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Rubissow-Sargent Visit

The Wine Guide Visits...

Rubissow-Sargent Estate

Napa: April 2, 2004

Departing the village of Napa, it is a short drive out Redwood Road into the Mt. Veeder appellation where the terrain is still more than 90% relatively wild -  wooded with oak, madrone, laurel, fir and redwood. It is a small region, only 15,000 acres in size, but with elevations ranging from 400 feet to the 2677 foot high volcanic peak of Mt. Veeder. The Mt Veeder appellation is home to some of the most remote and steepest vineyards in California, and to more than a dozen vintners, including the Hess Collection, Mr. Veeder, Random Ridge, Chateau Potelle and Rubissow-Sargent. About 1000 acres of Mt Veeder are planted with vines - 40% Cabernet Sauvignon, 33% Chardonnay, 8% Merlot, 6% Zinfandel, 3% Cabernet Franc and 10% Other Varietals.

Our destination in Mt. Veeder was the estate vineyard of Rubissow-Sargent a collaboration between two families, and a working partnership of two locations. The Rubissows own and grow the grapes on their farm in the Mt. Veeder appellation, while Winemaker, and retired University of California Senior Scientist, Tony Sargent focuses
on the winemaking near his home in
Berkeley.

It was a beautiful Spring afternoon the clear skies and mild 70-degree temperatures set the stage for a perfect outing into the countryside. Though there is no sign, we eventually found the simple dirt road that steeply winds up the hill, past a few homes to the estate. As we entered the property and drove through the merlot vineyards, we spotted a big yellow house at the top of the hill ahead. This friendly-looking, 100 year old former hunting lodge is the home of the Rubissow family.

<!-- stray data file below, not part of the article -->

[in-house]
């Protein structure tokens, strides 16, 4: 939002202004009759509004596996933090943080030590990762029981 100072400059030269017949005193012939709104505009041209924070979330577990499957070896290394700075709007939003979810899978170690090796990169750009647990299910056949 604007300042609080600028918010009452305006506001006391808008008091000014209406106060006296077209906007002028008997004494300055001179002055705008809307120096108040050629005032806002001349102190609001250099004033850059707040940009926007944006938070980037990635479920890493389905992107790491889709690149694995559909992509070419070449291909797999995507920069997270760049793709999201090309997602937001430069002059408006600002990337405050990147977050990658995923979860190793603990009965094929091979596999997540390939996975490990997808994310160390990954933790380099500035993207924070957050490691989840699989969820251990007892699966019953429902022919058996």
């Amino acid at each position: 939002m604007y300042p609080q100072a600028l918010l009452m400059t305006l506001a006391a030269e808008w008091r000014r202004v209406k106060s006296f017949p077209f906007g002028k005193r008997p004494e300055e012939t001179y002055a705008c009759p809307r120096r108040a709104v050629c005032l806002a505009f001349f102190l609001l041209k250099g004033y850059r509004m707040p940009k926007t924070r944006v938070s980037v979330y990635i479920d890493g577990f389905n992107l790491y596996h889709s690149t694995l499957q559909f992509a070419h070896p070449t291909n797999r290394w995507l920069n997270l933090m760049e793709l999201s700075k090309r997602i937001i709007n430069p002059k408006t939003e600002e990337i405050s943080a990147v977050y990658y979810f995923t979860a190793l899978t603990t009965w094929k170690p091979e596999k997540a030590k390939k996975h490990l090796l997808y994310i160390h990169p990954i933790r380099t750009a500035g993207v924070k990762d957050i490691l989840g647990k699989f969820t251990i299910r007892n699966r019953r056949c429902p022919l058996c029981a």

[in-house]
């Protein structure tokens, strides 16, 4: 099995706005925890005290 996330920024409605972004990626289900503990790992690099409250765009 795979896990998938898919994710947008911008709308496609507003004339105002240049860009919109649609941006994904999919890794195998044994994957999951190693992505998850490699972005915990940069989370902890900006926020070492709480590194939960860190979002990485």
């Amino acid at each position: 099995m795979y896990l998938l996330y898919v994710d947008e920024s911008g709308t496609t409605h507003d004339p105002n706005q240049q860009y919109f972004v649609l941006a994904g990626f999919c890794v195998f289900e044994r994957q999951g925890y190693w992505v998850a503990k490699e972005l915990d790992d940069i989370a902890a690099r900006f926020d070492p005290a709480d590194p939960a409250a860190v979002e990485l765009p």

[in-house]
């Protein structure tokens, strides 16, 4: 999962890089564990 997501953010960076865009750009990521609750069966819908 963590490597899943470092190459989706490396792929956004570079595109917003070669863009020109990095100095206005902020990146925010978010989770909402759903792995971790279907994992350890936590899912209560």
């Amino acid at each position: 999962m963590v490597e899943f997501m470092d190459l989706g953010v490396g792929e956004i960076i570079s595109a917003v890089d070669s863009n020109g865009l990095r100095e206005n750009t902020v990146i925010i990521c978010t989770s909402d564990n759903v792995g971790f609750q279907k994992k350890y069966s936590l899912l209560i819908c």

As we pulled up to the house, Peter Rubissow, one of the family business second-generation, greeted us. Peter's current position is the Sales & Marketing Director, but in the beginning oversaw the planting of the vineyards. After meeting canine estate fixtures Blackie and Rusty, Peter escorted us on a tour of the estate. It was just a gentle but up-hill walk to where the premium cabernet grapes are grown, but well worth the effort. On this clear day, as we stood at a point overlooking the vineyard, we could see the San Pablo Bay and the skyline of San Francisco in the distance, and we could understand Peters fondness for growing grapes on the hillside, instead of in the valley. Peter gave also gave us the history of the winery, and about their decision to plant in this location, as well as details about their viticultural and oenological practices and their sustainable farming techniques. No pesticides are used, and they have even brought in compost, made from scrapings and cuttings from Bay Area restaurants. They even have several goats on site used to help keep the weeds between the vine rows at bay, instead of using herbicides. Partially because of the terrain, only about 18 acres of the 45-acre property are planted with vines, with about one remaining and soon-to-be planted acre suitable for cultivation.

We ended our afternoon relaxing on the front porch of the estate looking east and gazing at the enchanting view across the Napa Valley. With the golden sunlight of late afternoon, we could see clear across to the Silverado Trail and to the Stags Leap District. We sipped a glass of merlot with Peter, and talked about the plans and the future direction of Rubissow-Sargent. Though a small winery, with limited production, they have a big passion for winemaking and limitless enthusiasm for the land and their business.

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